Lee, who fractured his wrist April 19, is scheduled to play both days for the Minor League team against Omaha in Des Moines. He will likely be the designated hitter in one of those games and play first base in another, and hopes that's enough so he can be activated Monday.
"It should be fun -- it should be even better when I get back playing," Lee said Friday after taking his second round of batting practice before the Cubs' game against the Minnesota Twins.
Lee will have his wrist taped and wear a brace when he gets on the bases to protect it. He has been doing exercises twice a day to build up strength.
"It's going good, as good as I can expect," he said. "The main thing is getting some swings in and getting the strength back."
Lee was reluctant at first to do a Minor League rehab assignment but has changed his mind.
"It's the smart thing to do," he said. "You can hit [batting practice] all you want, but the game is different. You get sliders, changeups, getting jammed with the bat [in a game]. I don't want to come back and do something where I have to sit out two days. This will be a good test."
When Lee returns, the Cubs will have to figure out what to do with Phil Nevin, who was batting .269 since he was acquired in a deal with the Texas Rangers on May 31.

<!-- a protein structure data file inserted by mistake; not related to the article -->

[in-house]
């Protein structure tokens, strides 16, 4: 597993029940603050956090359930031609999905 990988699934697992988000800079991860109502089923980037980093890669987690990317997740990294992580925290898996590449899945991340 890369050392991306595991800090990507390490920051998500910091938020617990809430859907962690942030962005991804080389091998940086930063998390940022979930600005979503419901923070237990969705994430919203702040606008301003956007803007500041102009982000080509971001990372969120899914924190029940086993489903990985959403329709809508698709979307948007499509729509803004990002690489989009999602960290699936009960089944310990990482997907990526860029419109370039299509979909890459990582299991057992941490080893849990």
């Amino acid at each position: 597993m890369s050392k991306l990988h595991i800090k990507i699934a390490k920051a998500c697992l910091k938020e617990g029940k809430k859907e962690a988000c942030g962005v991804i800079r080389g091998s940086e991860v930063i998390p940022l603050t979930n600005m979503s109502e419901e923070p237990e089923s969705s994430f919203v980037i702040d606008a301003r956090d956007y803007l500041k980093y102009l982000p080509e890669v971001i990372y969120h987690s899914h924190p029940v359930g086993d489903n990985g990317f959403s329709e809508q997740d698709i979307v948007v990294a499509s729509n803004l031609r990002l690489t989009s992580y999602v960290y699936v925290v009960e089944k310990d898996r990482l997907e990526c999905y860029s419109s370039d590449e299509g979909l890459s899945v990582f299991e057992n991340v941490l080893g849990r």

"I don't know," Cubs manager Dusty Baker said when asked about Nevin's status. "He's a great player, but he's not D-Lee."
Right now, Nevin is starting at first and the backup catcher while Michael Barrett serves his 10-game suspension. He has played outfield in his career, but his last game was in 2003.
"[Nevin] would have to go out there and work," Baker said. "We all know his speed is limited. That ball finds whoever is on that field sooner or later. Everybody knew what was going on when we got him for the interim period of time. Whether anybody accepted it, that's a different story."
Nevin certainly helped his case by belting a solo home run off Johan Santana in the second inning of Friday night's game in Minnesota.
Carrie Muskat is a reporter for MLB.com. This story was not subject to the approval of Major League Baseball or its clubs.